As the beneficiary population ages, better evidence is needed on how Medicare Advantage plans perform relative to traditional Medicare for patients with significant medical needs that make them particularly vulnerable to poorer care. The ability to assess quality and access for such subgroups is limited because many data sources do not allow subgroups to be identified or have too small a sample size to support estimates. Also, in many cases, metrics employed may not be specific to the particular needs or the way a patient’s overall health and functional status or other comorbid conditions influence the care they receive.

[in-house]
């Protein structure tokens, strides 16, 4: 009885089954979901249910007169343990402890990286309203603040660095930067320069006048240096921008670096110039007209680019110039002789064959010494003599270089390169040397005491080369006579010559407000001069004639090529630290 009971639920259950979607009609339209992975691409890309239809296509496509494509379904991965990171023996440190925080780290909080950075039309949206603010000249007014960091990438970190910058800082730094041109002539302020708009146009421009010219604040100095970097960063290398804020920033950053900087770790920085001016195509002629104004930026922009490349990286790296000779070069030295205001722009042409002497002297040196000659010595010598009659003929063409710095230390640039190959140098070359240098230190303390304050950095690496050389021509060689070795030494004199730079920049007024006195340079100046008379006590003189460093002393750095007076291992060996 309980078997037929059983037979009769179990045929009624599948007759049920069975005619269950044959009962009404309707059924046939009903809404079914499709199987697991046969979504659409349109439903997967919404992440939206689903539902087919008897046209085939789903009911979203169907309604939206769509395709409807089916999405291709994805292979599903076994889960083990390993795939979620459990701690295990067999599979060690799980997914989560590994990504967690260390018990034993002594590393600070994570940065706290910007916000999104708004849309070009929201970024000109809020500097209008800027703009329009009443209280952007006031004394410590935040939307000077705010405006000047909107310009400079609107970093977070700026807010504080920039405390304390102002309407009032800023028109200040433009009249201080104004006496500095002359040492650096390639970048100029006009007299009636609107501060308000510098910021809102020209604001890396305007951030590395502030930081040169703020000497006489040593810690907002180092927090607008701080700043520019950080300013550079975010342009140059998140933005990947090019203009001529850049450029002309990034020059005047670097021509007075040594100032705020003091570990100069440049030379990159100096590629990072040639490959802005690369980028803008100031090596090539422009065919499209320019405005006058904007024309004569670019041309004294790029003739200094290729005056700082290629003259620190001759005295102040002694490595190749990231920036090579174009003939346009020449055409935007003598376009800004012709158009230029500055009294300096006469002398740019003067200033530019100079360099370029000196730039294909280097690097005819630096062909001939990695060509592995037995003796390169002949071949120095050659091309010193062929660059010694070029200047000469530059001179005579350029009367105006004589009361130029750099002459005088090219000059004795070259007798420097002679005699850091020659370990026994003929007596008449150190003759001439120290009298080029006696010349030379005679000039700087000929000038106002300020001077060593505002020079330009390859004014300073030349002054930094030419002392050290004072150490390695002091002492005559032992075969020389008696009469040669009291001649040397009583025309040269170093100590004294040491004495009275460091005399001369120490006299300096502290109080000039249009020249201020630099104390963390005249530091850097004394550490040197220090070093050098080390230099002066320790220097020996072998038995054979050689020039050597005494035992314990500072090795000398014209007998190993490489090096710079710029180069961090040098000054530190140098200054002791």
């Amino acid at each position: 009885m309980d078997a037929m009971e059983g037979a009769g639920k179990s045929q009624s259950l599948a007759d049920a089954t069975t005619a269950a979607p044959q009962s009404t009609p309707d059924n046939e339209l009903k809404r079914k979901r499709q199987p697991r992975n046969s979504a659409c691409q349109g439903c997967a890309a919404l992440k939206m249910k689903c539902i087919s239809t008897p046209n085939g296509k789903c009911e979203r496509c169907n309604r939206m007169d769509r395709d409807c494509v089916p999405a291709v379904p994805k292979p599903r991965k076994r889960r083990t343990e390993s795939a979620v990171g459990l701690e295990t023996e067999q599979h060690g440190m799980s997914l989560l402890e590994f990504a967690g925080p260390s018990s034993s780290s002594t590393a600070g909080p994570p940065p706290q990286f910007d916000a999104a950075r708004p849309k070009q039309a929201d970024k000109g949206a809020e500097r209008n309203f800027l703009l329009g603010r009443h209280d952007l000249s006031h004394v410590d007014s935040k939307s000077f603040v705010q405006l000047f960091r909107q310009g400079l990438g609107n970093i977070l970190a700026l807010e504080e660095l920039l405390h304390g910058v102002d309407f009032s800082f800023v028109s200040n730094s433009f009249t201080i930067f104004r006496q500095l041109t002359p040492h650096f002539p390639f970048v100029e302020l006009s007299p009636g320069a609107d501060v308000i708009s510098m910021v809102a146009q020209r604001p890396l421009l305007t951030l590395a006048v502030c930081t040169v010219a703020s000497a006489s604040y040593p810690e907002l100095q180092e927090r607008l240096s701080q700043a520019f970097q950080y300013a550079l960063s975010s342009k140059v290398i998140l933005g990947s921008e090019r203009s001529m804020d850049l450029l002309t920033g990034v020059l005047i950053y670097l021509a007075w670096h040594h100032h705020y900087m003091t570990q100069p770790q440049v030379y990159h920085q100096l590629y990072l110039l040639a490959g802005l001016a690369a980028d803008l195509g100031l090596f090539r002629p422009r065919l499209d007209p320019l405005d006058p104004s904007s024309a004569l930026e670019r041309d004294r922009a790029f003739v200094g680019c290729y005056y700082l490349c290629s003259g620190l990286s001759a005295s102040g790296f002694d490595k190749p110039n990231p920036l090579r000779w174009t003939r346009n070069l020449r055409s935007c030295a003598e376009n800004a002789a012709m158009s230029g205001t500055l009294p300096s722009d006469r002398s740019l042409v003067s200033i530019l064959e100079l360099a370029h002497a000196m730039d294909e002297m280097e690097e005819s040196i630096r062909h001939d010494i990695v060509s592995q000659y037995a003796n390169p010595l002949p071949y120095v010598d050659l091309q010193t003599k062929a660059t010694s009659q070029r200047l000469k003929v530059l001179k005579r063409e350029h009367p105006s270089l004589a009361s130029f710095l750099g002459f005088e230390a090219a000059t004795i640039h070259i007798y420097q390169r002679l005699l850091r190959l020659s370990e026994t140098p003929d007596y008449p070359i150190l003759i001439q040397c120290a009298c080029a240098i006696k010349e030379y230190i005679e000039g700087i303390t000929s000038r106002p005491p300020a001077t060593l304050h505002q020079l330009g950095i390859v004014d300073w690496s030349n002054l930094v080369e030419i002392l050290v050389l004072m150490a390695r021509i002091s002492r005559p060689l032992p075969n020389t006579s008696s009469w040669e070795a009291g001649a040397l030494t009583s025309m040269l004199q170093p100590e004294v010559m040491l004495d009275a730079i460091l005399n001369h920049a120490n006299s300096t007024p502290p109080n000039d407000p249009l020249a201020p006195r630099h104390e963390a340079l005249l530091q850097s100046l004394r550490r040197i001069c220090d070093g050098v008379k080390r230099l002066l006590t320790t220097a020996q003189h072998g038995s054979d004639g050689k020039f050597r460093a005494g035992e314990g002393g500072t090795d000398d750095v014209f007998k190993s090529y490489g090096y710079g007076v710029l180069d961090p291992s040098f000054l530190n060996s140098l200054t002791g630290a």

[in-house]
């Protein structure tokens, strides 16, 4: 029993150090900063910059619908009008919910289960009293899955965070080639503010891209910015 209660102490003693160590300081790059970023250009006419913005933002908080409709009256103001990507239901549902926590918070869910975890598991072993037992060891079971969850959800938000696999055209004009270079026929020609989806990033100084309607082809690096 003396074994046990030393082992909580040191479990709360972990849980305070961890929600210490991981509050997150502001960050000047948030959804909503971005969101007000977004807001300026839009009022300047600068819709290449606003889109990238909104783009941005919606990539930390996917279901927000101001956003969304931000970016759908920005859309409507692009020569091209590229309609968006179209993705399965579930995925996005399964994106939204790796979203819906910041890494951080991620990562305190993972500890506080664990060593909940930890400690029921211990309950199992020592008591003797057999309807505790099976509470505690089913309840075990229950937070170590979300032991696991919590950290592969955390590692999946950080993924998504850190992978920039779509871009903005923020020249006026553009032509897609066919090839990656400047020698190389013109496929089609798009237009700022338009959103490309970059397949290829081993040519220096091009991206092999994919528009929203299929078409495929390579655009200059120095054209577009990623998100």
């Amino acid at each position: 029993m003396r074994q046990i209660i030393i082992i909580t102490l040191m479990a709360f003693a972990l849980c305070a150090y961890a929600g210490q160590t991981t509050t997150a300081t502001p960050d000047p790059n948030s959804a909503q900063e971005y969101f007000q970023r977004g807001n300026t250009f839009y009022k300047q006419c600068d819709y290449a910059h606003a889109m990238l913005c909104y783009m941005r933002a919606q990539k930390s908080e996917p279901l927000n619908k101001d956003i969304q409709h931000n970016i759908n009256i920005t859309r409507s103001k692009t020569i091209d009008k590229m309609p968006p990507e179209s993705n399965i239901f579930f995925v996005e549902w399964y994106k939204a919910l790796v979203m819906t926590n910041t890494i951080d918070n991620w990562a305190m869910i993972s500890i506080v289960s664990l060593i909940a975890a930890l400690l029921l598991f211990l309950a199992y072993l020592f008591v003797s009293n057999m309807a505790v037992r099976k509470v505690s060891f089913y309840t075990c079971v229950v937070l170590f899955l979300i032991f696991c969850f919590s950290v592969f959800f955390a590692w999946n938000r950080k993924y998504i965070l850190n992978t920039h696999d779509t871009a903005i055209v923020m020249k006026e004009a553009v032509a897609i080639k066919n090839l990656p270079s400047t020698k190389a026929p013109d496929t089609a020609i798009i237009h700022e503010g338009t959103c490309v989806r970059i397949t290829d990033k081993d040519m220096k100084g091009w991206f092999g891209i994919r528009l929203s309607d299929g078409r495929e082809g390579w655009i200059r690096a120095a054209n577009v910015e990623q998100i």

At a time when enrollment in Medicare Advantage is growing, it is disappointing that better information is not available to inform policymaking. Our findings highlight the gaps in available evidence and reinforce the potential value of strengthening available data and other support for tracking and monitoring performance across Medicare Advantage plans and traditional Medicare as each sector evolves.


An Emerging Consensus: Medicare Advantage Is Working And Can Deliver Meaningful Reform

By Thomas Miller and James Capretta
Health Affairs Blog, November 6, 2014

The success of Medicare Advantage in recent years is changing the conversation on Medicare reform.  It is now possible to envision genuine bipartisan support for fair competition between MA plans and FFS.  The “premium support” concept still engenders highly politicized opposition in some quarters.  But support for the idea has also begun to cross ideological divides.